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Impala vs. Antelope — What's the Difference?

By Urooj Arif & Fiza Rafique — Updated on May 2, 2024
Impalas are a specific species of medium-sized antelope known for their agility and long, spiraled horns, whereas "antelope" refers to many species within the Bovidae family, varying widely in size, shape, and habitat.
Impala vs. Antelope — What's the Difference?

Difference Between Impala and Antelope


Key Differences

Impalas are a distinct species, Aepyceros melampus, recognized for their reddish-brown bodies and striking, lyre-shaped horns, found primarily in eastern and southern Africa. In contrast, the term "antelope" encompasses numerous species spread across various continents, from the tiny royal antelope to the large eland.
Impalas are known for their remarkable ability to leap, reaching heights of up to 3 meters and distances of up to 10 meters. This agility aids in evading predators. Whereas, antelopes, as a group, exhibit a wide range of adaptations to their environments, with some, like the pronghorn of North America, known for their speed, and others adapted more for stealth and camouflage than for spectacular leaping.
The habitat of impalas is typically savanna and light woodlands where they graze on grasses, herbs, bushes, and shrubs. On the other hand, antelopes are found in a variety of habitats, from dense forests to arid deserts, each species adapted to its specific environment with varying diets and behaviors.
Social structures also vary significantly within the antelope category; impalas are known for their flexible social systems, forming herds that can range from a few individuals to several hundred during the rainy season. Other antelopes may lead solitary lives, form small family groups, or gather in massive herds, depending on the species and environmental conditions.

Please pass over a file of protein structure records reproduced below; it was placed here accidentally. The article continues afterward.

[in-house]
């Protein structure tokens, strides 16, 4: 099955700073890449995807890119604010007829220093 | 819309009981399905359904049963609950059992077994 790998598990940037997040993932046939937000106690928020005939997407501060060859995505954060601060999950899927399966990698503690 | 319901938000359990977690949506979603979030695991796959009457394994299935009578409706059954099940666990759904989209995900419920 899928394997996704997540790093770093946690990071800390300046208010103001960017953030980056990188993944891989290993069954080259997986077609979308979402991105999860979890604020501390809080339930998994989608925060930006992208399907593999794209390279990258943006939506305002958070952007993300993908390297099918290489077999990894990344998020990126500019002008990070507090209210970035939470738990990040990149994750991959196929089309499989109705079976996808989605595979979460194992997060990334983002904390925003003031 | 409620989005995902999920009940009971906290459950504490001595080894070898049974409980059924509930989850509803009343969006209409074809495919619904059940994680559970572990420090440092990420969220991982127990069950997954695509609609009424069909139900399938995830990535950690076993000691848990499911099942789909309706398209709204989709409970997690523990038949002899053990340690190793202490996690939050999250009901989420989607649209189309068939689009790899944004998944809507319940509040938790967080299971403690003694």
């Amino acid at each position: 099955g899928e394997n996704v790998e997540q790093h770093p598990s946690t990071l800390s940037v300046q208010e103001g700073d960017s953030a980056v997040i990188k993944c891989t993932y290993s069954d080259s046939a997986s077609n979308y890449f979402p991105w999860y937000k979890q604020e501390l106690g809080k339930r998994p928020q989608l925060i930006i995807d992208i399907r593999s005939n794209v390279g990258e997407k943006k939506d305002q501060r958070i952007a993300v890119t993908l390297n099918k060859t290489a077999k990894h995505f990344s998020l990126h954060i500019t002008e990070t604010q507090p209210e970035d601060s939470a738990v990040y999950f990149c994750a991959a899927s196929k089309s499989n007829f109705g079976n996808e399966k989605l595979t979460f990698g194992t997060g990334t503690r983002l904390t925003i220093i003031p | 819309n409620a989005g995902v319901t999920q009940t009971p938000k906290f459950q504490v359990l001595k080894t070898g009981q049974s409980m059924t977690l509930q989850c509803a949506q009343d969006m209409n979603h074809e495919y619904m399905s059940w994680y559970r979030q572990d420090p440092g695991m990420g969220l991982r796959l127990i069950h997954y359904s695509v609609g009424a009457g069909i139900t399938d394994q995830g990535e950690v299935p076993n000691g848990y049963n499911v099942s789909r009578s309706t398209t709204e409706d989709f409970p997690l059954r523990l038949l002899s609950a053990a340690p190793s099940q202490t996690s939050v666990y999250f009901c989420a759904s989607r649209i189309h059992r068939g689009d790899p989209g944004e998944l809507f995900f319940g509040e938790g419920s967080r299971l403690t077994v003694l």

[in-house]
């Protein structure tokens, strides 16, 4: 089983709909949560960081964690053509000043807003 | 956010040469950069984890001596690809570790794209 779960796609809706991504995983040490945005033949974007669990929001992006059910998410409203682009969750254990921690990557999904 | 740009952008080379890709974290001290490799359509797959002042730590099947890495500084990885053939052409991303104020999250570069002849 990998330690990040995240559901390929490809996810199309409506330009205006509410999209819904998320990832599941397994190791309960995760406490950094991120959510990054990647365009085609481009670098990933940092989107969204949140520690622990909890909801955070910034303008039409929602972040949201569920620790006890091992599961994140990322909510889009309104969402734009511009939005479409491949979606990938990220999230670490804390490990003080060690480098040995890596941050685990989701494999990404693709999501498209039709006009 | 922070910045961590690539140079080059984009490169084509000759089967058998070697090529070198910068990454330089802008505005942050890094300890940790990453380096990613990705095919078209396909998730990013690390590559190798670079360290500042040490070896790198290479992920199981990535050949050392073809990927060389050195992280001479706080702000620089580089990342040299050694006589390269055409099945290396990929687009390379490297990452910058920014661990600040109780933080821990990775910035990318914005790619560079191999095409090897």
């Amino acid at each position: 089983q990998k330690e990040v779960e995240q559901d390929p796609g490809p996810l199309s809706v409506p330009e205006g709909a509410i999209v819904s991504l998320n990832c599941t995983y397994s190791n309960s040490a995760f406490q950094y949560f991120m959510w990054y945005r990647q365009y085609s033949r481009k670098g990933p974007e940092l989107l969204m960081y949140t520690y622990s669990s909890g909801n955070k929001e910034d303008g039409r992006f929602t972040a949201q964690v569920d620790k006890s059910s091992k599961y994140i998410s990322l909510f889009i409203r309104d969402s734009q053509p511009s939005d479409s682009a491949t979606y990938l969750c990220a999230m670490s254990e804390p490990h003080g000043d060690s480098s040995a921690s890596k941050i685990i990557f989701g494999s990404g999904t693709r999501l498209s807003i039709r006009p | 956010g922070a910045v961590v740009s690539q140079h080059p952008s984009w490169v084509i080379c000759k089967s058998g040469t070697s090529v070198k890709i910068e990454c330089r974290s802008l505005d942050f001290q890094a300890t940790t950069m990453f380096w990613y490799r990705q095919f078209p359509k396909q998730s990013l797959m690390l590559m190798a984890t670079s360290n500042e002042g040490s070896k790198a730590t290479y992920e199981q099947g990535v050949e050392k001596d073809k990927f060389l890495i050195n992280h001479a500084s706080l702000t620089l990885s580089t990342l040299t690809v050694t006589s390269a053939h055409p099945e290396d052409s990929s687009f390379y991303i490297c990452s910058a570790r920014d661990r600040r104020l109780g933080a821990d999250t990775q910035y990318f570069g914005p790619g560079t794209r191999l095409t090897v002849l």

In terms of conservation, impalas are classified as one of the more populous antelope species with stable populations, thanks to their adaptability to both natural and human-altered environments. Conversely, the conservation status of antelopes varies greatly, with some like the saiga antelope facing critical endangerment due to poaching and habitat loss.

Comparison Chart


Aepyceros melampus
Various, within the Bovidae family

Horn Shape

Lyre-shaped, spiraled
Varies (straight, spiraled, curved)


Savannas and light woodlands
Ranges from deserts to forests

Social Structure

Flexible, often in large herds
Varies widely (solitary to large herds)

Conservation Status

Generally stable
Ranges from stable to critically endangered

Compare with Definitions


A medium-sized antelope known for agility.
The impala can jump over obstacles from a standing start.


Horn shapes and sizes vary greatly.
The kudu has long, twisting horns, while the dik-dik has short, sharp horns.


Males feature long, spiraled horns.
Male impalas use their horns during mating season displays and battles.


Refers to many species within the Bovidae family.
The term 'antelope' includes species from the tiny dik-dik to the giant eland.


Forms large herds during the rainy season.
Herds of impalas can often be seen grazing together on the African plains.


Occupies a wide range of environments.
The Arabian oryx thrives in arid desert conditions.


Grazes on grasses and browses on shrubs.
Impalas adjust their diet seasonally to available vegetation.


Varies from solitary to forming massive herds.
The wildebeest migrates in large herds across the Serengeti.


Prefers savannas and light woodlands.
Impalas are commonly seen in places like Kruger National Park.


Many face threats from hunting and habitat loss.
The critically endangered saiga antelope has suffered from poaching.


The impala (, Aepyceros melampus) is a medium-sized antelope found in eastern and southern Africa. The sole member of the genus Aepyceros, it was first described to European audiences by German zoologist Hinrich Lichtenstein in 1812.


The term antelope is used to refer to many species of even-toed ruminant that are indigenous to various regions in Africa and Eurasia. Antelope comprise a wastebasket taxon (miscellaneous group) within the family Bovidae, encompassing all Old World ruminants that are not bovines, sheep, goats, deer, or giraffes.


A graceful antelope often seen in large herds in open woodland in southern and East Africa.


A swift-running deerlike ruminant with smooth hair and upward-pointing horns, of a group native to Africa and Asia that includes the gazelles, impala, gnus, and elands.